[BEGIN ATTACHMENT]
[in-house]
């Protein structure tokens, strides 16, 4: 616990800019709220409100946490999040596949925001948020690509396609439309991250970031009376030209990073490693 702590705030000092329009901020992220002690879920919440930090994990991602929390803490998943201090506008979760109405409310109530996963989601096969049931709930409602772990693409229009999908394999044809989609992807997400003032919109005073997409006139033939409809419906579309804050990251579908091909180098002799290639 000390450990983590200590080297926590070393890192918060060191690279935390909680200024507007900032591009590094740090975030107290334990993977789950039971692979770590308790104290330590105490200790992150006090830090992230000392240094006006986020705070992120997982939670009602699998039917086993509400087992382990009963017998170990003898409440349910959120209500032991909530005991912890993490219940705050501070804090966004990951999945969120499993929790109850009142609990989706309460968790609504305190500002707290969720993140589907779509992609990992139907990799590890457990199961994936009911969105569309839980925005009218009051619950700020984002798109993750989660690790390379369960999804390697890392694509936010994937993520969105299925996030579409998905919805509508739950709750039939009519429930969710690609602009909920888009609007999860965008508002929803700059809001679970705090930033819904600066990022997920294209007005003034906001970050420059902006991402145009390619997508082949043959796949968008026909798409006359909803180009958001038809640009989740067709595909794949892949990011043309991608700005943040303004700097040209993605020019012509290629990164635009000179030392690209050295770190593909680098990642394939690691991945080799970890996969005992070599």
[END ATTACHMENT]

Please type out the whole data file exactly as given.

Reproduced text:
[in-house]
């Protein structure tokens, strides 16, 4: 616990800019709220409100946490999040596949925001948020690509396609439309991250970031009376030209990073490693 702590705030000092329009901020992220002690879920919440930090994990991602929390803490998943201090506008979760109405409310109530996963989601096969049931709930409602772990693409229009999908394999044809989609992807997400003032919109005073997409006139033939409809419906579309804050990251579908091909180098002799290639 000390450990983590200590080297926590070393890192918060060191690279935390909680200024507007900032591009590094740090975030107290334990993977789950039971692979770590308790104290330590105490200790992150006090830090992230000392240094006006986020705070992120997982939670009602699998039917086993509400087992382990009963017998170990003898409440349910959120209500032991909530005991912890993490219940705050501070804090966004990951999945969120499993929790109850009142609990989706309460968790609504305190500002707290969720993140589907779509992609990992139907990799590890457990199961994936009911969105569309839980925005009218009051619950700020984002798109993750989660690790390379369960999804390697890392694509936010994937993520969105299925996030579409998905919805509508739950709750039939009519429930969710690609602009909920888009609007999860965008508002929803700059809001679970705090930033819904600066990022997920294209007005003034906001970050420059902006991402145009390619997508082949043959796949968008026909798409006359909803180009958001038809640009989740067709595909794949892949990011043309991608700005943040303004700097040209993605020019012509290629990164635009000179030392690209050295770190593909680098990642394939690691991945080799970890996969005992070599």